Fair Use in Your Library
Since 2006, Lesley Ellen Harris has been writing a column, Info Rights, for Information Outlook, the publication of the Special Libraries Association (SLA). Each Information Outlook column deals with an aspect of copyright or licensing such as fair use, international copyright law, and license agreement terms and conditions. Many of these SLA columns deal with managing copyright issues and lowering risks when using copyright-protected materials.
Are You Responsible for Fair Use Applications?
Almost every librarian or information professional will be responsible for applying fair use in their library or organization at some point. There is so much to learn about fair use—and, unfortunately, so much misinformation about fair use—that it can be overwhelming to deal with this critical U.S. copyright principle.
So, where do you begin when it comes to applying fair use in your library? There are many facts to know about fair use, facts that will help you decide whether and when to apply fair use to your specific circumstances.
Despite what some librarians and information professionals think, you need not be an expert in copyright law to understand fair use and to apply fair use in your your use of copyright-protected content. What makes some people uneasy about applying fair use is that it is not “black and white” or clear-cut; rather, it requires an analysis of each particular set of circumstances. in addition, the application of fair use is never a certain thing unless a judge in a court of law makes a fair use determination.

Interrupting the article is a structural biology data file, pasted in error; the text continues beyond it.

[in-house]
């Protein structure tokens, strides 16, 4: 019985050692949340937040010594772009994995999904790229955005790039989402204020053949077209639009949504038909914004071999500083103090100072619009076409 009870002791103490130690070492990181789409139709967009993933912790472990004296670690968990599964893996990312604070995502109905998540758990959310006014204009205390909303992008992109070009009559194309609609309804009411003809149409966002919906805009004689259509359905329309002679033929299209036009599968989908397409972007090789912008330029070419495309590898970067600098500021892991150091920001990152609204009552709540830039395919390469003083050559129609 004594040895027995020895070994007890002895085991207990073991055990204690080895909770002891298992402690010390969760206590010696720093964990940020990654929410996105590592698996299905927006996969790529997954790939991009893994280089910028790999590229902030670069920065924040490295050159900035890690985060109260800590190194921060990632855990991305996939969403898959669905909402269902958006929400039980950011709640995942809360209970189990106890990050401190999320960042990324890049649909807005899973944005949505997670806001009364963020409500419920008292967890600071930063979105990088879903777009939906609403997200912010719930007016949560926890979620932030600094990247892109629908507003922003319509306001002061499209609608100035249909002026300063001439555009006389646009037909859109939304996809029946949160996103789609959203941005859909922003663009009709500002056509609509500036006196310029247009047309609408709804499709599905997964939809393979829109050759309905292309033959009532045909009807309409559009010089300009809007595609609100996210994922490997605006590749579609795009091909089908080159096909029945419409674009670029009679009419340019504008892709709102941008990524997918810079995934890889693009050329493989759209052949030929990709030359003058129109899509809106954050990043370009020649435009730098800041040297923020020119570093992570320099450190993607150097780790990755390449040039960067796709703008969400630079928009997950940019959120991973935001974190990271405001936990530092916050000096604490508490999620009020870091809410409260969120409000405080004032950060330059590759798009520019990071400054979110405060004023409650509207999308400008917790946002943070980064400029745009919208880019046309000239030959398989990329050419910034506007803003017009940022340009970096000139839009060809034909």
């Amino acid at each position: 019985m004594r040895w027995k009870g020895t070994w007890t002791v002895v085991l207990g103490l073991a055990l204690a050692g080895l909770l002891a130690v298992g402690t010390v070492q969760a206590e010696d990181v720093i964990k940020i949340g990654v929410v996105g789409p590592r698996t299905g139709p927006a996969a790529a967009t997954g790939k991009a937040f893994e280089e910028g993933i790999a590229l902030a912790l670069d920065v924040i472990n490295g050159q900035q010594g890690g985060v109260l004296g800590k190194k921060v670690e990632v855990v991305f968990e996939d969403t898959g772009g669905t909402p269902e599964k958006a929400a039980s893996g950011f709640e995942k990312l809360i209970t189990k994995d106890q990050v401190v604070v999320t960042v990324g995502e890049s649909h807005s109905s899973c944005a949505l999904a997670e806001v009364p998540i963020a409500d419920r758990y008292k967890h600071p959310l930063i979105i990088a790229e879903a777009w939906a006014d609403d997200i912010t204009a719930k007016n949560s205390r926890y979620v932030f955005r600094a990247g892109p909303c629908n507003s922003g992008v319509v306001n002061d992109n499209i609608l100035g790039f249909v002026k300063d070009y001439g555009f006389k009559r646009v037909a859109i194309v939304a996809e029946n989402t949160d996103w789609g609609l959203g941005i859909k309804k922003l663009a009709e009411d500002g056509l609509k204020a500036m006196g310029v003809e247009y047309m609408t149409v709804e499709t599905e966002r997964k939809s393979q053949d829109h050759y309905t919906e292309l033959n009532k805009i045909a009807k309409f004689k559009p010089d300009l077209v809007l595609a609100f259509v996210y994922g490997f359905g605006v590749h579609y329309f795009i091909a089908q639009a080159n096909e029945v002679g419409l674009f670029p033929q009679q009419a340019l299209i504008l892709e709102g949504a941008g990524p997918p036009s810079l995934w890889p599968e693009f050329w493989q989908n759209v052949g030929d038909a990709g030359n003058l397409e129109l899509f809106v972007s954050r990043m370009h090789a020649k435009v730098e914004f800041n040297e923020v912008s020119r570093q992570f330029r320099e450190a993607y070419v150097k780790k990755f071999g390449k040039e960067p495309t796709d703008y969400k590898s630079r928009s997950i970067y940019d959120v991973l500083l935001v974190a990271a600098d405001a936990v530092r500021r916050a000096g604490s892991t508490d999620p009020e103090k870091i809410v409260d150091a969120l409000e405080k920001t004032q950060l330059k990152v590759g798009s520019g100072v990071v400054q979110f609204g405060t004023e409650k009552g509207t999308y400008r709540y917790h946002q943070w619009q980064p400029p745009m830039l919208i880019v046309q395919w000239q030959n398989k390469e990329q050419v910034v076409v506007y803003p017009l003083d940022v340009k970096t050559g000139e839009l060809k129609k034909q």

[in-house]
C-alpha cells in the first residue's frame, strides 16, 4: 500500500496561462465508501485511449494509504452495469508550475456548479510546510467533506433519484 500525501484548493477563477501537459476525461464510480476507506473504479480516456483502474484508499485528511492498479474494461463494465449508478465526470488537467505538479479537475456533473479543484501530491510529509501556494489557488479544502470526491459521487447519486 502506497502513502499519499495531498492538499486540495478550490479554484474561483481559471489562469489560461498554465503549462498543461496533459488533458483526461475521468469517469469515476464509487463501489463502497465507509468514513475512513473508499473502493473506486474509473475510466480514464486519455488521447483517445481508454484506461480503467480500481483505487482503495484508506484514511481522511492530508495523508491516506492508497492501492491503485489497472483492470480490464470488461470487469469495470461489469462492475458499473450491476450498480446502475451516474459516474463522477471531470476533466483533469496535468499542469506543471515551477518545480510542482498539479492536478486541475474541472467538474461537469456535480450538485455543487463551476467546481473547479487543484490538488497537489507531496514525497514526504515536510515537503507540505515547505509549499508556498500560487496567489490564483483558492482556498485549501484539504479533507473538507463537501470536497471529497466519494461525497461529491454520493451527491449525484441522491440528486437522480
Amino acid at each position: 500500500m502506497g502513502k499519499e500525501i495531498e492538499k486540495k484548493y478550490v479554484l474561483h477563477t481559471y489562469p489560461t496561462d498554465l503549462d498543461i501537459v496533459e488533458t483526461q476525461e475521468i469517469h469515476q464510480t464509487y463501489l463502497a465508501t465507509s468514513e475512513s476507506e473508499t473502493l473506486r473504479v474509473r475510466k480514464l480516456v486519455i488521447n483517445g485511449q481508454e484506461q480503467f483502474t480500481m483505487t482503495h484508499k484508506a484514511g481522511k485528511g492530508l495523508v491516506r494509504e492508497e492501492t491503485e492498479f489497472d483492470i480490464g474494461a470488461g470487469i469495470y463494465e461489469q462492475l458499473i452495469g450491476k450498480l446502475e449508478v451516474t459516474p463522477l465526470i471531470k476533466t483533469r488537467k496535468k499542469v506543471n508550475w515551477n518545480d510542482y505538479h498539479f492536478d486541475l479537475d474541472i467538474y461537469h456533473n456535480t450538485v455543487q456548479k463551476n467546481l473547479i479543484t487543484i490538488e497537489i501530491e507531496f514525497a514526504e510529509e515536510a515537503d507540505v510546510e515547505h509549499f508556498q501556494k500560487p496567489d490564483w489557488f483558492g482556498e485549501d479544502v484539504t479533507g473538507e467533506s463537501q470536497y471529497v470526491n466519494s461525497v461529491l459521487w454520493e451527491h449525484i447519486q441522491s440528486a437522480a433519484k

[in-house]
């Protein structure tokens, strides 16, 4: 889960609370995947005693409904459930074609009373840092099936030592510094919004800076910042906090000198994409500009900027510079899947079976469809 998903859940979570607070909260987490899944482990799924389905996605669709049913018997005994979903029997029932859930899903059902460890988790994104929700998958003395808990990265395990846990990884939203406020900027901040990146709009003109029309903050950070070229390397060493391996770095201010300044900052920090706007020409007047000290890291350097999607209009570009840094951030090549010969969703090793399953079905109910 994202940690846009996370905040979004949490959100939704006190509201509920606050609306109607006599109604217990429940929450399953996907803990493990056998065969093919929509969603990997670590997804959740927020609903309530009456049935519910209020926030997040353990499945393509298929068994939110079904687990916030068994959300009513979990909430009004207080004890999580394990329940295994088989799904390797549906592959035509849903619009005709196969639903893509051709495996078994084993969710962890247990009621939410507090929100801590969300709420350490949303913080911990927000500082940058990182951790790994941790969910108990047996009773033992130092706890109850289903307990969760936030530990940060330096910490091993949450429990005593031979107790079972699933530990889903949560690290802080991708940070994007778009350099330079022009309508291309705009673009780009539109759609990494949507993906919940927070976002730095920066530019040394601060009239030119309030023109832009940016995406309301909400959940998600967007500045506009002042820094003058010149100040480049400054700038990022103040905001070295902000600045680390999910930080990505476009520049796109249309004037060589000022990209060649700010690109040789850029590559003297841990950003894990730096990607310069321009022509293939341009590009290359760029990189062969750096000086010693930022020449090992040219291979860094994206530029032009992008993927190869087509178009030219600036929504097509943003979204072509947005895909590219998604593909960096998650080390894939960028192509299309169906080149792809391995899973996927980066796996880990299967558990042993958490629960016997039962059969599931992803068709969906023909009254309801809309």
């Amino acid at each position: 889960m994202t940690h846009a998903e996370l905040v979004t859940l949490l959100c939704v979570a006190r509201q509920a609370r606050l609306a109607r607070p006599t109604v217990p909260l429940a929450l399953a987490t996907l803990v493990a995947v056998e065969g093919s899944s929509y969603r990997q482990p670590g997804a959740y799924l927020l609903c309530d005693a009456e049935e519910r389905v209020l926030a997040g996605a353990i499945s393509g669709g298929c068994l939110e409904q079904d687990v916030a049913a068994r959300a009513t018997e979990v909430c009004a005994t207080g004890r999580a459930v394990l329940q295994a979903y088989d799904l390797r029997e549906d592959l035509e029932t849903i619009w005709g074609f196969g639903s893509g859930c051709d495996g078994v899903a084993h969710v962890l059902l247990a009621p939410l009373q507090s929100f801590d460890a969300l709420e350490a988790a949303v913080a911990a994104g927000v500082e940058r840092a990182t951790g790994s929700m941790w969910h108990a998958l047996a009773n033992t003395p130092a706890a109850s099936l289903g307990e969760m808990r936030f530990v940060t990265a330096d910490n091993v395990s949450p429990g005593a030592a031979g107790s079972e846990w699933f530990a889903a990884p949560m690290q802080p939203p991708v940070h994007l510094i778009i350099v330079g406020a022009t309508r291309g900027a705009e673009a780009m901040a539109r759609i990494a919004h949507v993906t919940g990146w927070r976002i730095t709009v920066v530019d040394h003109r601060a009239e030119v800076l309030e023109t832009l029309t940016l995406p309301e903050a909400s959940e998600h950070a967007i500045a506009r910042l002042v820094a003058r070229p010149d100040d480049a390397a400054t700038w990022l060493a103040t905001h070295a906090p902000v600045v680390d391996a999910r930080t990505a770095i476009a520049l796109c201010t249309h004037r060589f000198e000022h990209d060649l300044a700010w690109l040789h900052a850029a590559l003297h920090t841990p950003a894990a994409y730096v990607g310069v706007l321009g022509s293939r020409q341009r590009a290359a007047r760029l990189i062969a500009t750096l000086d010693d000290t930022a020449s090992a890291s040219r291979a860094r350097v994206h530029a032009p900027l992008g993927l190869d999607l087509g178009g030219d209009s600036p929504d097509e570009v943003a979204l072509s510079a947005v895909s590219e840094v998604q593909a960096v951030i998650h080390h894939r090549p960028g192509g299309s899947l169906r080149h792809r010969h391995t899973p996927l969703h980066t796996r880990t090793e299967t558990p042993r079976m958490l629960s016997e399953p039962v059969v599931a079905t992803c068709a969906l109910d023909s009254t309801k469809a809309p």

Applying Fair Use is a Judgment Call
This means that everyone who wants to apply fair use needs to get comfortable with the basics of fair use and with making judgment calls as to whether fair use applies to a particular use of copyright-protected materials. At the same time, it means understanding copyright risk management and being able to minimize your risks of unauthorized uses of copyright materials.
Being comfortable with fair use and understanding how it works are essential before you apply it to your particular circumstances. So, before you determine whether you can reproduce a paragraph from an article or a chapter from a book, you should understand certain things about fair use.
Read the full article: Applying Fair Use in Your Library. This article originally appeared in Lesley Ellen Harris’ Info Rights column in Information Outlook, the publication of the Special Libraries Association (SLA).
For more information on fair use and U.S. copyright law,